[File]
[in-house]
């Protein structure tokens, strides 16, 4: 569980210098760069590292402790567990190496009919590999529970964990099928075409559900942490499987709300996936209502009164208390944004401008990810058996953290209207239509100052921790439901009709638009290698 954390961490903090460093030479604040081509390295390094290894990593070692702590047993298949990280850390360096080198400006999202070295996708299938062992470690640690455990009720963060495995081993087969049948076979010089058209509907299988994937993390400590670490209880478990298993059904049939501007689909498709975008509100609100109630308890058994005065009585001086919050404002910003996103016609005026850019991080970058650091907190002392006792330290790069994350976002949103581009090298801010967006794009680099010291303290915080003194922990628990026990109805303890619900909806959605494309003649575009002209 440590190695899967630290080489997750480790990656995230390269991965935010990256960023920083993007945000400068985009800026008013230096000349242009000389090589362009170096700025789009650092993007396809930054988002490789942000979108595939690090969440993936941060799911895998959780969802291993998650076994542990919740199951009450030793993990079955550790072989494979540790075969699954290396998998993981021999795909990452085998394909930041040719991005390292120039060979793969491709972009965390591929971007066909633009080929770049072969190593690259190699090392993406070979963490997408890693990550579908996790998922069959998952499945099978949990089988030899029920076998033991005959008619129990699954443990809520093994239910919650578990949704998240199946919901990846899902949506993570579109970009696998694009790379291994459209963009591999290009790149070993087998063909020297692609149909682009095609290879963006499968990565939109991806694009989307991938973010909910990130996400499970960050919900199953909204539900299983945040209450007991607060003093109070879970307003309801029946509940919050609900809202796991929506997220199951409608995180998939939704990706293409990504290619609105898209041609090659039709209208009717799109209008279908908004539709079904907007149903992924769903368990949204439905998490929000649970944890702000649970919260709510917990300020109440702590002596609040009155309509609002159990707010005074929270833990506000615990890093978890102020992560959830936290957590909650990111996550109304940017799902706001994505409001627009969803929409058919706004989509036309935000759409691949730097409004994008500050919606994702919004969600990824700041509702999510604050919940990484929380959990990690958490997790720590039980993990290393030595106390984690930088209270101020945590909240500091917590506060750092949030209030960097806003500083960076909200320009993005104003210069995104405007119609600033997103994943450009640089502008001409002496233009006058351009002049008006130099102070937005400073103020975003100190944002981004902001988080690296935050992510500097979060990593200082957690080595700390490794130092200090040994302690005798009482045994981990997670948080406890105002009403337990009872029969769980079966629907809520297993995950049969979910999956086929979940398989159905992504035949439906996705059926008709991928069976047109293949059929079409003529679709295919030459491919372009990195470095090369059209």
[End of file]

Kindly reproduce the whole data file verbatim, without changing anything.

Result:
[in-house]
């Protein structure tokens, strides 16, 4: 569980210098760069590292402790567990190496009919590999529970964990099928075409559900942490499987709300996936209502009164208390944004401008990810058996953290209207239509100052921790439901009709638009290698 954390961490903090460093030479604040081509390295390094290894990593070692702590047993298949990280850390360096080198400006999202070295996708299938062992470690640690455990009720963060495995081993087969049948076979010089058209509907299988994937993390400590670490209880478990298993059904049939501007689909498709975008509100609100109630308890058994005065009585001086919050404002910003996103016609005026850019991080970058650091907190002392006792330290790069994350976002949103581009090298801010967006794009680099010291303290915080003194922990628990026990109805303890619900909806959605494309003649575009002209 440590190695899967630290080489997750480790990656995230390269991965935010990256960023920083993007945000400068985009800026008013230096000349242009000389090589362009170096700025789009650092993007396809930054988002490789942000979108595939690090969440993936941060799911895998959780969802291993998650076994542990919740199951009450030793993990079955550790072989494979540790075969699954290396998998993981021999795909990452085998394909930041040719991005390292120039060979793969491709972009965390591929971007066909633009080929770049072969190593690259190699090392993406070979963490997408890693990550579908996790998922069959998952499945099978949990089988030899029920076998033991005959008619129990699954443990809520093994239910919650578990949704998240199946919901990846899902949506993570579109970009696998694009790379291994459209963009591999290009790149070993087998063909020297692609149909682009095609290879963006499968990565939109991806694009989307991938973010909910990130996400499970960050919900199953909204539900299983945040209450007991607060003093109070879970307003309801029946509940919050609900809202796991929506997220199951409608995180998939939704990706293409990504290619609105898209041609090659039709209208009717799109209008279908908004539709079904907007149903992924769903368990949204439905998490929000649970944890702000649970919260709510917990300020109440702590002596609040009155309509609002159990707010005074929270833990506000615990890093978890102020992560959830936290957590909650990111996550109304940017799902706001994505409001627009969803929409058919706004989509036309935000759409691949730097409004994008500050919606994702919004969600990824700041509702999510604050919940990484929380959990990690958490997790720590039980993990290393030595106390984690930088209270101020945590909240500091917590506060750092949030209030960097806003500083960076909200320009993005104003210069995104405007119609600033997103994943450009640089502008001409002496233009006058351009002049008006130099102070937005400073103020975003100190944002981004902001988080690296935050992510500097979060990593200082957690080595700390490794130092200090040994302690005798009482045994981990997670948080406890105002009403337990009872029969769980079966629907809520297993995950049969979910999956086929979940398989159905992504035949439906996705059926008709991928069976047109293949059929079409003529679709295919030459491919372009990195470095090369059209």